21 Nov 2007 - 31 Jul 2008
21.11.2007 - 29.02.2008
Curated by Barbara Steiner
Expressive lines lead across walls and ceilings, enmeshing the viewer on all sides. The drawings and paintings of Otto Zitko disrupt all settings and break free of any conventional frame. The artist explores the relationship between drawing and space, between the drawn gesture and the solid architectural form in large-scale murals and wall paintings which seem to take hold of the entire room, overwriting and redefining the structure of the space.
At first sight, these drawings suggest an immediacy of artistic expression as if this was a manifestation of an excessive performance in space, but in fact this is a representation of immediacy. On closer inspection, the vigorously-drawn gradating lines which sweep over the room prove to have been composed piece by piece. They are in essence dependent on the spatial dimensions they wish to surmount. The resulting brittleness of the expressive gesture no longer permits the presentation of a direct self-expression. Authenticity and subjectivity prove to be constructed and staged.
The Museum of Contemporary Art already owns a 1986 drawing series by Otto Zitko, his “Analphabet”. This series, a gift from Arend Oetker to the Museum of Contemporary Art, provided us with the impetus to invite Zitko to implement his large-scale mural drawings in the spaces of the future library. Another decisive factor was a large collection of largely West German informal painting of the late 1940s and 1950s. Within years of the collapse of communism in former East Germany, these works, which had been collected by the Cultural Committee of German Business, were presented as long-term loans to the newly-founded Museum of Contemporary Art Leipzig, and in November 2006, they were donated without charge. The work of Otto Zitko presents a connection to these works of post-war art, but also to expressive works in the German Democratic Republic of the 1980s. Pieces from the collection are displayed concurrently on the first floor of GfZK-1.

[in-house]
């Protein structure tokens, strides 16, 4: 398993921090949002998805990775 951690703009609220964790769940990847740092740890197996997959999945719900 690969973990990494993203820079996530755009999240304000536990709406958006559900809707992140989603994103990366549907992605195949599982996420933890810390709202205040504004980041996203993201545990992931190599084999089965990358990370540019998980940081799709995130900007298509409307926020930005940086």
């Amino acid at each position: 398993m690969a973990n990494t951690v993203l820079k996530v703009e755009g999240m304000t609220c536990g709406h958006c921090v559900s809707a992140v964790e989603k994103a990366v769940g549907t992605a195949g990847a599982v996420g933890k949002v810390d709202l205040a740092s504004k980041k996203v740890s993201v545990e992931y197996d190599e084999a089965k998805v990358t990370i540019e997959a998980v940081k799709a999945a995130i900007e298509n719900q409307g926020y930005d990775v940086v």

Early next year, the Jovis publishing house of Berlin in collaboration with Studio Zitko and the Salzburg Kunstverein will publish a comprehensive book entitled Die Konstruktion der Geste (‘The Construction of Gesture’). This shows the genesis of the murals and wall paintings in projects for galleries and private clients.
The exhibition of Otto Zitko is the first in a series of events which take an artistic engagement with the theme of ‘the library’ in the form of presentations, projections and exhibitions (with Maria Eichhorn, Glegg & Guttmann, Tobias Rehberger et al.). Exact dates will be announced later.